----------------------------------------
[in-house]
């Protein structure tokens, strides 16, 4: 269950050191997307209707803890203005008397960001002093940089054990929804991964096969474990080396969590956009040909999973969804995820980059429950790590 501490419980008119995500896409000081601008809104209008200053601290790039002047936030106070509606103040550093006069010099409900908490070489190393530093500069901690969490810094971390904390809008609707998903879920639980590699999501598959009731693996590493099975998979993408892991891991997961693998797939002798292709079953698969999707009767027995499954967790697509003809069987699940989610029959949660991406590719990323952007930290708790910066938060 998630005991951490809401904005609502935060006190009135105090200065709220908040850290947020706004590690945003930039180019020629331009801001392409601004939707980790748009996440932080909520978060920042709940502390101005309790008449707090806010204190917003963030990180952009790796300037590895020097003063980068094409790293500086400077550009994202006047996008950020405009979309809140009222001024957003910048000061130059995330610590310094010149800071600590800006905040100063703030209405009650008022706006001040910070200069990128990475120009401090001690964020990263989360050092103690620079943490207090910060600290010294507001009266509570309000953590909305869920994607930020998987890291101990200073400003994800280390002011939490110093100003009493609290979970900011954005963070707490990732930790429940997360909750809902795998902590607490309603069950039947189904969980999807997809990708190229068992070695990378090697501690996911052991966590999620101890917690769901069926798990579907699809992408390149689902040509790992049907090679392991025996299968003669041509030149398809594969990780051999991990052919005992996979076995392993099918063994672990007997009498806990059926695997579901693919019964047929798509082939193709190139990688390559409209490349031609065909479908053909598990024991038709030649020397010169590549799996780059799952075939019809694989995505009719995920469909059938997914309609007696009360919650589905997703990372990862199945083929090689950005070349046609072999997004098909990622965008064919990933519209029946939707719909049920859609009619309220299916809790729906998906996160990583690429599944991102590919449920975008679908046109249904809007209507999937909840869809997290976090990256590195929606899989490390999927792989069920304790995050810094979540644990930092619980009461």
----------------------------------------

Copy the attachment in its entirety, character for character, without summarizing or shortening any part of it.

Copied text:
[in-house]
């Protein structure tokens, strides 16, 4: 269950050191997307209707803890203005008397960001002093940089054990929804991964096969474990080396969590956009040909999973969804995820980059429950790590 501490419980008119995500896409000081601008809104209008200053601290790039002047936030106070509606103040550093006069010099409900908490070489190393530093500069901690969490810094971390904390809008609707998903879920639980590699999501598959009731693996590493099975998979993408892991891991997961693998797939002798292709079953698969999707009767027995499954967790697509003809069987699940989610029959949660991406590719990323952007930290708790910066938060 998630005991951490809401904005609502935060006190009135105090200065709220908040850290947020706004590690945003930039180019020629331009801001392409601004939707980790748009996440932080909520978060920042709940502390101005309790008449707090806010204190917003963030990180952009790796300037590895020097003063980068094409790293500086400077550009994202006047996008950020405009979309809140009222001024957003910048000061130059995330610590310094010149800071600590800006905040100063703030209405009650008022706006001040910070200069990128990475120009401090001690964020990263989360050092103690620079943490207090910060600290010294507001009266509570309000953590909305869920994607930020998987890291101990200073400003994800280390002011939490110093100003009493609290979970900011954005963070707490990732930790429940997360909750809902795998902590607490309603069950039947189904969980999807997809990708190229068992070695990378090697501690996911052991966590999620101890917690769901069926798990579907699809992408390149689902040509790992049907090679392991025996299968003669041509030149398809594969990780051999991990052919005992996979076995392993099918063994672990007997009498806990059926695997579901693919019964047929798509082939193709190139990688390559409209490349031609065909479908053909598990024991038709030649020397010169590549799996780059799952075939019809694989995505009719995920469909059938997914309609007696009360919650589905997703990372990862199945083929090689950005070349046609072999997004098909990622965008064919990933519209029946939707719909049920859609009619309220299916809790729906998906996160990583690429599944991102590919449920975008679908046109249904809007209507999937909840869809997290976090990256590195929606899989490390999927792989069920304790995050810094979540644990930092619980009461």